4PM: Update on Afghanistan from the Afghan Women's Fund (VLP)
Amena Shams is an activist of the Revolutionary Association of the Women of Afghanistan (RAWA) and has represented RAWA as a spokesperson on different speech tours to Europe, Japan, Australia and New Zealand. Amena Shams has been a student of RAWA's school at an Afghan refugee camp in Pakistan and has a degree in Information Technology. She has taught literacy courses for Afghan women and remained as an administrator of RAWA schools in Islamabad for two years. Beside other political and social activities, she is now the Coordinator of RAWA orphanages that work closely with CharityHelp International on a "Child Sponsorship Program" ( She also writes for different RAWA publications; please read her latest article at (

4PM: (We may be able, handful that we are) To End the Racial Nightmare (HPS)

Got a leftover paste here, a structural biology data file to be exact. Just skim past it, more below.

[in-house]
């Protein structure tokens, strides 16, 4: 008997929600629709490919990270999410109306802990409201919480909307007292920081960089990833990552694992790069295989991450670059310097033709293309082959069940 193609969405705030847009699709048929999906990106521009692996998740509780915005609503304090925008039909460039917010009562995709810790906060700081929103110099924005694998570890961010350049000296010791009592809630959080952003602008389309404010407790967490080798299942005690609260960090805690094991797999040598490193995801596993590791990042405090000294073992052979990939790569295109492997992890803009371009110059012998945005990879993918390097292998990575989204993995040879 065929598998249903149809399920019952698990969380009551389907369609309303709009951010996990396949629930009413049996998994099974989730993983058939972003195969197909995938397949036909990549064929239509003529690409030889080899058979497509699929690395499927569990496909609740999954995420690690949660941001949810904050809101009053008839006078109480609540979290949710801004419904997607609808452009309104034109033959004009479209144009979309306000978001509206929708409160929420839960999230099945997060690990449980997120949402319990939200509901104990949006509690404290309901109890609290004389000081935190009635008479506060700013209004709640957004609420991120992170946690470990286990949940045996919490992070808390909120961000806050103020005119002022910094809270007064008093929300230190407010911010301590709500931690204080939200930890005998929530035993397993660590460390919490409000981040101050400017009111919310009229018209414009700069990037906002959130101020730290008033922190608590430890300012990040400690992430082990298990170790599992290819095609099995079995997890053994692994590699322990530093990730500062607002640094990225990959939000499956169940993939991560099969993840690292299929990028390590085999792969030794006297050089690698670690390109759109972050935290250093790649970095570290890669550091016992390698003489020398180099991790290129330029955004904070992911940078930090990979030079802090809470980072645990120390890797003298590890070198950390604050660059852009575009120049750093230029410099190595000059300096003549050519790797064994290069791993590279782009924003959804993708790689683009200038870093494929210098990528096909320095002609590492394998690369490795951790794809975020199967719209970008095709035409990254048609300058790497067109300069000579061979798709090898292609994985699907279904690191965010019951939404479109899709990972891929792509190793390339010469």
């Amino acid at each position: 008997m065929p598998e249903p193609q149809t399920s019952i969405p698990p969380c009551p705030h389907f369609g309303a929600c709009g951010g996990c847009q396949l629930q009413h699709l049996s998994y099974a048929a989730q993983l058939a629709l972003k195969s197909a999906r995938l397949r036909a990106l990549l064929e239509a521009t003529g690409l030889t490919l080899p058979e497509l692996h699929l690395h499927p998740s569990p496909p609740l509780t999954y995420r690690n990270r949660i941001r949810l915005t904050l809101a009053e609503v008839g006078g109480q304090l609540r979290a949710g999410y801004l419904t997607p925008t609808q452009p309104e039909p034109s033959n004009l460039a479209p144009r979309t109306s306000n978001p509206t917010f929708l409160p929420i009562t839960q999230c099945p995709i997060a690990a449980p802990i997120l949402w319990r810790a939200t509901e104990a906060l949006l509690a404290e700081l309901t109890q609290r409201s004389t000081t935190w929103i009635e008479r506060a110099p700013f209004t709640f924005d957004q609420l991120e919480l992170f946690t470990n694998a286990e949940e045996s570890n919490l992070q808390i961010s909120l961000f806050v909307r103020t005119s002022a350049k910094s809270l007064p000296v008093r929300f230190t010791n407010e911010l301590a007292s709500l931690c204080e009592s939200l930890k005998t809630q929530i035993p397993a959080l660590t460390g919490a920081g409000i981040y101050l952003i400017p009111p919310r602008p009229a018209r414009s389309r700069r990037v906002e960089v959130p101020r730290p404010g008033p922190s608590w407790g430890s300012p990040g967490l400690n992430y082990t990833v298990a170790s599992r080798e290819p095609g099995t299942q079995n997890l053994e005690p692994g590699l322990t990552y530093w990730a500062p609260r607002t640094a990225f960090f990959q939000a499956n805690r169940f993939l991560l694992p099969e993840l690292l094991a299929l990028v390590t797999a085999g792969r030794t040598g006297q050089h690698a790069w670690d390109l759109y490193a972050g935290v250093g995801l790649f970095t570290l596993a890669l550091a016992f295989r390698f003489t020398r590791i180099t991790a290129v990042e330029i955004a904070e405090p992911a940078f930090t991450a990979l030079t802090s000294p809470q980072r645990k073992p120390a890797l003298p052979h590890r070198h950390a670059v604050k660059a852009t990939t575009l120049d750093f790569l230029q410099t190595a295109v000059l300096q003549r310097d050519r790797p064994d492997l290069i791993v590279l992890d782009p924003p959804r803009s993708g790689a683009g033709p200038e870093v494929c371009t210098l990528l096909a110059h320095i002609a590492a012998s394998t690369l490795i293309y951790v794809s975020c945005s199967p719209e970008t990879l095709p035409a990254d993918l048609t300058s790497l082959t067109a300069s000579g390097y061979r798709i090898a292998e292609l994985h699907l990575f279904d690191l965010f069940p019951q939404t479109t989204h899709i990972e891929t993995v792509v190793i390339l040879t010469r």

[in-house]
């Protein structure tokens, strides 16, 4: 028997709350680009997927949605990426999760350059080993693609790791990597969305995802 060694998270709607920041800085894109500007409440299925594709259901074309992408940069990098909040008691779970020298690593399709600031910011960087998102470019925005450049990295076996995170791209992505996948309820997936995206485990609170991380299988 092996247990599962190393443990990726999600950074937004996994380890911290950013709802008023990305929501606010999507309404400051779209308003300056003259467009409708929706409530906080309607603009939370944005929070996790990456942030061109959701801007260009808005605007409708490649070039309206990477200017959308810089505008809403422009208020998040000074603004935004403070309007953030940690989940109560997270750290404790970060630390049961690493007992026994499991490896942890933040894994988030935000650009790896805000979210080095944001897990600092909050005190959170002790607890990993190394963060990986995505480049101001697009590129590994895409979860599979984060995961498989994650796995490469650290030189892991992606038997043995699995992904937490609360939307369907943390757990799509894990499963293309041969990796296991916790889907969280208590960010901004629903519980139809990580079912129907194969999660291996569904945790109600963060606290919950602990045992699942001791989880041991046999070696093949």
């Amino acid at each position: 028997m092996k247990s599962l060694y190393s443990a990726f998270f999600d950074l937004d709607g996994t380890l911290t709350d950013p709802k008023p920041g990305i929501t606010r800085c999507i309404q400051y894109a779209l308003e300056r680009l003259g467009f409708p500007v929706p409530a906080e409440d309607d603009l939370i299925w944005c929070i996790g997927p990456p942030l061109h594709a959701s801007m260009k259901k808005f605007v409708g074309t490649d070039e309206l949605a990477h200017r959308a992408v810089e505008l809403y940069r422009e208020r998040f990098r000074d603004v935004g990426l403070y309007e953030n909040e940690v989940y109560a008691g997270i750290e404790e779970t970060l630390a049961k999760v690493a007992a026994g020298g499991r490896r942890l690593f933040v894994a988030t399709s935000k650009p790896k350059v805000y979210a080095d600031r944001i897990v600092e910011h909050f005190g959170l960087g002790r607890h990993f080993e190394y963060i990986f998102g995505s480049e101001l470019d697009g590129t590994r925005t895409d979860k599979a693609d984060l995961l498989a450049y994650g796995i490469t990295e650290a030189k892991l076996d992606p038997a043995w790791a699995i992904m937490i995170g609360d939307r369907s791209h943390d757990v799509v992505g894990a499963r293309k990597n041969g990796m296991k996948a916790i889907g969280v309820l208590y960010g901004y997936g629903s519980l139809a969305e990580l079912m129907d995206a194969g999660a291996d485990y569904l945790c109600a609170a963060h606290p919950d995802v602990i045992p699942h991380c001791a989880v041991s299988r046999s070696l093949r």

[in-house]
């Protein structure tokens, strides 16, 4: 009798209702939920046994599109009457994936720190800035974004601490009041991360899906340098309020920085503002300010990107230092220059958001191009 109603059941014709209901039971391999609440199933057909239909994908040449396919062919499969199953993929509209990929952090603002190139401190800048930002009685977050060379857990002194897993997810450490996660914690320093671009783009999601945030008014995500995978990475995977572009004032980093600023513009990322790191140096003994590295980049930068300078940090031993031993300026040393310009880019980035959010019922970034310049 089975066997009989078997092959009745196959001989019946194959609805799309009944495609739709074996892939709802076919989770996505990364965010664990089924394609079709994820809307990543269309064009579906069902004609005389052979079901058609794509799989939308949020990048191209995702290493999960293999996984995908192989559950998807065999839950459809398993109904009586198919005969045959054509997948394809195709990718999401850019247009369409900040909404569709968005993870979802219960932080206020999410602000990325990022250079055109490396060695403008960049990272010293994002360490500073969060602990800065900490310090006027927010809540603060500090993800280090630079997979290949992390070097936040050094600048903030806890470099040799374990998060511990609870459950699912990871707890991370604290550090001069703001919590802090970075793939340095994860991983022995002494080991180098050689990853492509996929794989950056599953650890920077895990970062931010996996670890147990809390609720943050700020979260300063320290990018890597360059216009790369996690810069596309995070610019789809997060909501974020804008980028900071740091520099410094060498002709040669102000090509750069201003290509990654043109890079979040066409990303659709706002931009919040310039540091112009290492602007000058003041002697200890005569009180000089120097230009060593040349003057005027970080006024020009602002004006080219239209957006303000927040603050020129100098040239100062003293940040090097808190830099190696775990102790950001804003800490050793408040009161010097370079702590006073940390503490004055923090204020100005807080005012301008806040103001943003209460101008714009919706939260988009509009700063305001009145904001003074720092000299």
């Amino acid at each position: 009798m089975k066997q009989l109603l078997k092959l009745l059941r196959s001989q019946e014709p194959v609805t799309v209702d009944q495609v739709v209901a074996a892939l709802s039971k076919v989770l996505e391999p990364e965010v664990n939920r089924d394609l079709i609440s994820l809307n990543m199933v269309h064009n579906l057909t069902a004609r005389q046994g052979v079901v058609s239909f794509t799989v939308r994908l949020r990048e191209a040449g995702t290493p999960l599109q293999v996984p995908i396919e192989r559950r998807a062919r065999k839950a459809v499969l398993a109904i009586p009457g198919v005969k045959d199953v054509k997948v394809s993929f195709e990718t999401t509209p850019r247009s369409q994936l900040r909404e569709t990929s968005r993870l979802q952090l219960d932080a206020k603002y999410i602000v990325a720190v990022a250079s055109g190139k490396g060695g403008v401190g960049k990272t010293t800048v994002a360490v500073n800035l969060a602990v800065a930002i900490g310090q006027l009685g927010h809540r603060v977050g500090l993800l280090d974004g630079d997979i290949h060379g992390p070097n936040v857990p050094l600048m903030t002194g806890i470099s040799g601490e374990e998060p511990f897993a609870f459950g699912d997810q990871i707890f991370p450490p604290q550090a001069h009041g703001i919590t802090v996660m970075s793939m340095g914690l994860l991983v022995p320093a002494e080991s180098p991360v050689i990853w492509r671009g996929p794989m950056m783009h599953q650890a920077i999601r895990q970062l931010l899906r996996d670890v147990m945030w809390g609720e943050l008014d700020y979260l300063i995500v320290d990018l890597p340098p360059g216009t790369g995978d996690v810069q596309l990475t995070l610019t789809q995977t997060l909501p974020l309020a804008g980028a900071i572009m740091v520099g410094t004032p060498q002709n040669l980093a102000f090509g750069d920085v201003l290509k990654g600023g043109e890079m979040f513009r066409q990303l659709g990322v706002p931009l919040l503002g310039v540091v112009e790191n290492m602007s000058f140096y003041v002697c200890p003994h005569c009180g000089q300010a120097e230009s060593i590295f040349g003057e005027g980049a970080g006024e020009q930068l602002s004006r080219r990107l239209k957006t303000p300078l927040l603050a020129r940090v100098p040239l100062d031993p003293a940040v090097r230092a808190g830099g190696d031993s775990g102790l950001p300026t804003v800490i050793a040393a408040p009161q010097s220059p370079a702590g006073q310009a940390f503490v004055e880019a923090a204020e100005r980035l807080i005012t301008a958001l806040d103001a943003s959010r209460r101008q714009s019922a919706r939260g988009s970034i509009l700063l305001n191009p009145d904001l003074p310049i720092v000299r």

(A workshop based on: A Problem of Memory: stories to end the racial nightmare, led by Taylor Sparrow) Rooted in coversations with students, educators, organizers and historians, A Problem of Memory connects the "transportation" of Irish people to the New World with the Haitian revolution, John Brown's resistance against slavery, and present day struggles to end racial disparities. By sharing some of these stories, I hope to open up a dialogue about work that we are each involved in to tear down our racialized society, and to develop autonomous, peer relationships. What are the dead-ends? What are the starting points?

5PM: Ashanti Alston on international organizing (SR)
Ashanti Alston Omowali is an anarchist activist, speaker, and writer, and former member of the Black Panther Party. He was also a member of the Black Liberation Army, and spent more than a decade in prison after government forces captured him (and the official court system convicted him) for armed robbery. A former northeast coordinator for Critical Resistance, Ashanti is currently co-chair of the National Jericho Movement (to free U.S. political prisoners), a member of pro-Zapatista people-of-color U.S.-based Estación Libre, and is on the board of the Institute for Anarchist Studies.

5PM: Subverting the Service Industry with the IEF (HPS)
Description forthcoming!

5PM: The Real Battle In Seattle (VLP)